Finally, the Canal Street trolley, the oldest of the trolleys in NO.  D and I took a ride from the center of town to the Garden District and back on a hot, sultry day, and it was worth the pittance we paid.  The cars are lovely with their gleaming wooden seats and windows that open wide almost all around the car (except in front of the engineer/driver).  And they are clean!  As a matter of fact, the entire town impressed us with its mostly clean streets even in the poorer sections (where we did see graffiti on abandoned houses).

There were still other forms of transportation, of course - the pedicabs, bicycles, motorcycles, flashy new cars, planes - well, far more that I have either the room or the pictures for here.  I was so stunned when we had to stop for a parade of Porsches (we saw twenty to thirty, and we weren't there for the beginning of the parade!) that I didn't take a single picture.  

Just know that you will be able to find a way to get around should you ever visit this city.

Monday, October 7, 2013

New Orleans 2

Looking over yesterday's entry, I realize that I haven't said anything about another of New Orleans' charms, and that is, the juxtaposition of new and old.  So here a few photos I took that express the harmony I think is achieved - rather than dissonance.

On our first morning, D took me to his favorite breakfast spot which happens to be lodged in this old brick building.  Being in a hurry for my first jolt of caffeine for the day, I took this picture after we ate breakfast.  Just look at the great color in those old bricks and then look at the modern glass building directly behind it with its scarlet "W" almost crown-like . . .  to say nothing of the angular building to the left.  Angles, planes, texture, reflection, and color.  It's all there.  And just in case you don't bother to click on the photos to get a better look at them, I re-cropped this one for you.  Now check out the reflection in the glass building. Aren't reflections great?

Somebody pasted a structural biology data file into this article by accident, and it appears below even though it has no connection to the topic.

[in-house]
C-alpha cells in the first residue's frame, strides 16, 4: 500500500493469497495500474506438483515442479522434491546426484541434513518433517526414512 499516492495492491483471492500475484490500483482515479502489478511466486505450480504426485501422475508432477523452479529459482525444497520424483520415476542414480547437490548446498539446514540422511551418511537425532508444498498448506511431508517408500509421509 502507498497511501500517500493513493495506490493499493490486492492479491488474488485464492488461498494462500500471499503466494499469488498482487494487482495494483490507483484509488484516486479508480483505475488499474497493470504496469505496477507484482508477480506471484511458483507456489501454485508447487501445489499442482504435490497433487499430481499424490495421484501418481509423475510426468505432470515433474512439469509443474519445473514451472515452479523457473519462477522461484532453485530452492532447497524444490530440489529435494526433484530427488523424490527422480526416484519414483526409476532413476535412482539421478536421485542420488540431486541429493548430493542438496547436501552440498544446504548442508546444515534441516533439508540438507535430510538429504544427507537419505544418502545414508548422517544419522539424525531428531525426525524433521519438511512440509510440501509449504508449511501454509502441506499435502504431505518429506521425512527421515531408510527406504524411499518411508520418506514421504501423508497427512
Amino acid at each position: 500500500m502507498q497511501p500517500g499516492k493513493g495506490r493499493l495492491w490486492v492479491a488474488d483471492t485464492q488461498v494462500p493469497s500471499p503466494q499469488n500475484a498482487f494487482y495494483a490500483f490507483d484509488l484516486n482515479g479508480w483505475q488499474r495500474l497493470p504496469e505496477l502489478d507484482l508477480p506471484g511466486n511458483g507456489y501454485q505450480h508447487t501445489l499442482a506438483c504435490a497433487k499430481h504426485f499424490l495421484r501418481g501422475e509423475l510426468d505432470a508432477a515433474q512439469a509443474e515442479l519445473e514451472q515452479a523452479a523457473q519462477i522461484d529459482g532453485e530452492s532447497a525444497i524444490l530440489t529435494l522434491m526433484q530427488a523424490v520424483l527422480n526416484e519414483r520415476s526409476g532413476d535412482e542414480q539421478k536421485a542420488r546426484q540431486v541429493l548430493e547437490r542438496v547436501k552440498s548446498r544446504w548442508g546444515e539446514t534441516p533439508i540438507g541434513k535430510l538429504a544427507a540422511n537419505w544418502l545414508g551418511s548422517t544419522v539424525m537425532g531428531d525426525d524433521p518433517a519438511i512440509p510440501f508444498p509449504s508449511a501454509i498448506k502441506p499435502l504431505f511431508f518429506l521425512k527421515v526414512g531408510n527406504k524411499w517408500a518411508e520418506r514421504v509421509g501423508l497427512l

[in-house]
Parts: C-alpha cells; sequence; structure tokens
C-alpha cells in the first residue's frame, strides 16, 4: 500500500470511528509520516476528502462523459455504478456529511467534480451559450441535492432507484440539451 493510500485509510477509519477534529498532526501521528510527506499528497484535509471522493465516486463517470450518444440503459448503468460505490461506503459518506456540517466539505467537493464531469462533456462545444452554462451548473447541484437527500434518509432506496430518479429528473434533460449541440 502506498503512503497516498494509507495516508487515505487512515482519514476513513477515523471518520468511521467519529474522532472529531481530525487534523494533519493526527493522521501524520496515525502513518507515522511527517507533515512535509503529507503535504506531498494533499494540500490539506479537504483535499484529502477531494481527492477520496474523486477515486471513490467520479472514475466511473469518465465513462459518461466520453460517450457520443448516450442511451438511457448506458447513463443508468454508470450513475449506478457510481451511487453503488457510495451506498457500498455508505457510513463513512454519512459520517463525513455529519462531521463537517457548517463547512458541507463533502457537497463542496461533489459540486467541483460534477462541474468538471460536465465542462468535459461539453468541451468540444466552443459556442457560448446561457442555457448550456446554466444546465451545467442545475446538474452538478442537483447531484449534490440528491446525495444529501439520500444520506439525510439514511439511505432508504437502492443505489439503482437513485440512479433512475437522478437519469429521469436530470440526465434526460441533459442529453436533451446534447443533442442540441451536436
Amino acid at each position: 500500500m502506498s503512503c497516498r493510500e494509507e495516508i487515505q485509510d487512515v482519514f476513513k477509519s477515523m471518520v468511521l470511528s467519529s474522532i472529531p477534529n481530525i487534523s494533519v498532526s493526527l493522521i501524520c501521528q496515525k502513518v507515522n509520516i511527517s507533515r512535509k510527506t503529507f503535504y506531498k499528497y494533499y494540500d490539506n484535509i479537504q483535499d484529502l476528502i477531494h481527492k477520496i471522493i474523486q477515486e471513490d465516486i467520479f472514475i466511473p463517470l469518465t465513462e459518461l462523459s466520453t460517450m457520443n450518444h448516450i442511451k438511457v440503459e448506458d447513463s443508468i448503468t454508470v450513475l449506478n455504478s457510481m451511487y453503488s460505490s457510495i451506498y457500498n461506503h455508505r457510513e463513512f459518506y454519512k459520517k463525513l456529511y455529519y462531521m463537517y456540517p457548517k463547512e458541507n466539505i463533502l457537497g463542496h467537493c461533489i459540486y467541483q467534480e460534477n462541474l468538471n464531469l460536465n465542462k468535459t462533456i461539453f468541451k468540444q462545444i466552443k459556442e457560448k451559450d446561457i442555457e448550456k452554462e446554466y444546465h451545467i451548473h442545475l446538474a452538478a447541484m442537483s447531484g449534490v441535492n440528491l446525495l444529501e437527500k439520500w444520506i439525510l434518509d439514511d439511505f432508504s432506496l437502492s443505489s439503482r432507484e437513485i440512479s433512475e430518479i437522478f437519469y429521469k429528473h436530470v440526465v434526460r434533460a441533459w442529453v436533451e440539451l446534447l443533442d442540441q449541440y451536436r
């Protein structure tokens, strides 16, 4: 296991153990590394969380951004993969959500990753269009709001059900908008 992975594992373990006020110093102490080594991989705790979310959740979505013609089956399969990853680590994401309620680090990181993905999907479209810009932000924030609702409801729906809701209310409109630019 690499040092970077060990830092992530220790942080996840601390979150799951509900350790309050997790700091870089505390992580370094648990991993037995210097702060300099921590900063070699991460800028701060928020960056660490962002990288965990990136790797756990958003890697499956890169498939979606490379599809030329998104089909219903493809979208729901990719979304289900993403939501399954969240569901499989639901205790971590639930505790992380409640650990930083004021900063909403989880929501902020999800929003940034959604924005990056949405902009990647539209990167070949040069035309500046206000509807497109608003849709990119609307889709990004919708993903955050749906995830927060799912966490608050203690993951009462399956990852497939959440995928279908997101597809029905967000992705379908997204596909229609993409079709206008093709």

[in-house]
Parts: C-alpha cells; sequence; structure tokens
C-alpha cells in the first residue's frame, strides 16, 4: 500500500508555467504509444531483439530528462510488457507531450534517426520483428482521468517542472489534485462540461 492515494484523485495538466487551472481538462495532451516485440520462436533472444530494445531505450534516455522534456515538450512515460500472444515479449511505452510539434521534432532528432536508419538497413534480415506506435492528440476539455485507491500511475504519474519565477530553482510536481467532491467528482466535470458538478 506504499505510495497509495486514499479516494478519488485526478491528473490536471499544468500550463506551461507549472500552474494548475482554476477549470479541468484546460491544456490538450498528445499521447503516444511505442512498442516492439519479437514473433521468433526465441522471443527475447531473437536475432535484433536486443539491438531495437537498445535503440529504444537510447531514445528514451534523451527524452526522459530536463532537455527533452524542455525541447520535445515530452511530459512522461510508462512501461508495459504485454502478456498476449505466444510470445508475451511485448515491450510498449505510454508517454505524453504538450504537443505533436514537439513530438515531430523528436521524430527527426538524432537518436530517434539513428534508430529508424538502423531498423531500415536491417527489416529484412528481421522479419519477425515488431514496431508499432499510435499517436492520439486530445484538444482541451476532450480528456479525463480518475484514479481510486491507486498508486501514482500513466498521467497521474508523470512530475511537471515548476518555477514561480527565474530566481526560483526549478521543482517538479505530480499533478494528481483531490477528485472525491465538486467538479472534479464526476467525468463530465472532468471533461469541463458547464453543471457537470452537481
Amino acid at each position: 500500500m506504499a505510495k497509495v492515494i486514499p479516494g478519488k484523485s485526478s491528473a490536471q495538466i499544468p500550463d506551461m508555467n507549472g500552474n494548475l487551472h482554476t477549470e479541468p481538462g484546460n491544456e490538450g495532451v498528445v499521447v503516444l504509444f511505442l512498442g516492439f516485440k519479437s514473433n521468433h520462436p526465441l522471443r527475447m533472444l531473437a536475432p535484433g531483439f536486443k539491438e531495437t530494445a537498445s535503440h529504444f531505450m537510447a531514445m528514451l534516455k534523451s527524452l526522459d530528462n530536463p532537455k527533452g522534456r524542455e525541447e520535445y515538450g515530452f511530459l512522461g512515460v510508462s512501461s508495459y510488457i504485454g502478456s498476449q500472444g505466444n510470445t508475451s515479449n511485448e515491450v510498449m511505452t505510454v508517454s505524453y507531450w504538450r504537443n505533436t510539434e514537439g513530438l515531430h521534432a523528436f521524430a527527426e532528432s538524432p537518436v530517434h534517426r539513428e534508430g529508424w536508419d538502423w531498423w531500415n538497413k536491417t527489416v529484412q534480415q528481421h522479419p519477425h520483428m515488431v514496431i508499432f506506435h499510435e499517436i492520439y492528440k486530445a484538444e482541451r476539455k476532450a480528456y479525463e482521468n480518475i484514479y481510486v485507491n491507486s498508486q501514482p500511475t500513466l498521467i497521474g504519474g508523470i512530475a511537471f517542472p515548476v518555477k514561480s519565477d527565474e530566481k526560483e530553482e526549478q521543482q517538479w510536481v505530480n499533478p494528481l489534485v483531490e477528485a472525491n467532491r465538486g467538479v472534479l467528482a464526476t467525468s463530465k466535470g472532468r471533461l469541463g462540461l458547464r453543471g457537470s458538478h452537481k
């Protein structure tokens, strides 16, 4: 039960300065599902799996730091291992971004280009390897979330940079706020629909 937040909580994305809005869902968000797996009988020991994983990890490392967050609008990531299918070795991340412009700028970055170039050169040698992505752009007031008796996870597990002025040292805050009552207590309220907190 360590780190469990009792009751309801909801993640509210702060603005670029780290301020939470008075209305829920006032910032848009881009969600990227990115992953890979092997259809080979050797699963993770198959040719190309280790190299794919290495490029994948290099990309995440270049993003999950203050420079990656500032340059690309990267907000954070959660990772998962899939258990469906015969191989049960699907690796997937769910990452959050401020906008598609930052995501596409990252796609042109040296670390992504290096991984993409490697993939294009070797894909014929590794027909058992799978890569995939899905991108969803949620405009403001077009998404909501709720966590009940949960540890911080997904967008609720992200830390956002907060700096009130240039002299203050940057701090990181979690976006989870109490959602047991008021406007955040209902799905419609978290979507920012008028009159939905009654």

Here is one that I like because it includes a verbal juxtaposition.  A one-way sign on a "gas lamp" in front of two lovely doorways.

While I am sure that everyone knows about the above-ground burials that the high water table of New Orleans makes necessary, I did have to take some pictures of them.  Frankly, I think it's an eminently sensible way to save land while giving dignity to burials/mourning rituals.  Nor would I be surprised to see something like it adopted in other areas of the country and world as                                                        population continues to explode.

 Lest you think that all we did was walk around the French Quarter and gawk a buildings and cemeteries, let me share some of my very favorite picture of the landscape.  You can be sure that some of these will be revisited in a painting or three!  These were all taken in the City Park which is simply glorious.

Doesn't this remind you of Monet's series of paintings of the Japanese bridge in his garden at Giverny?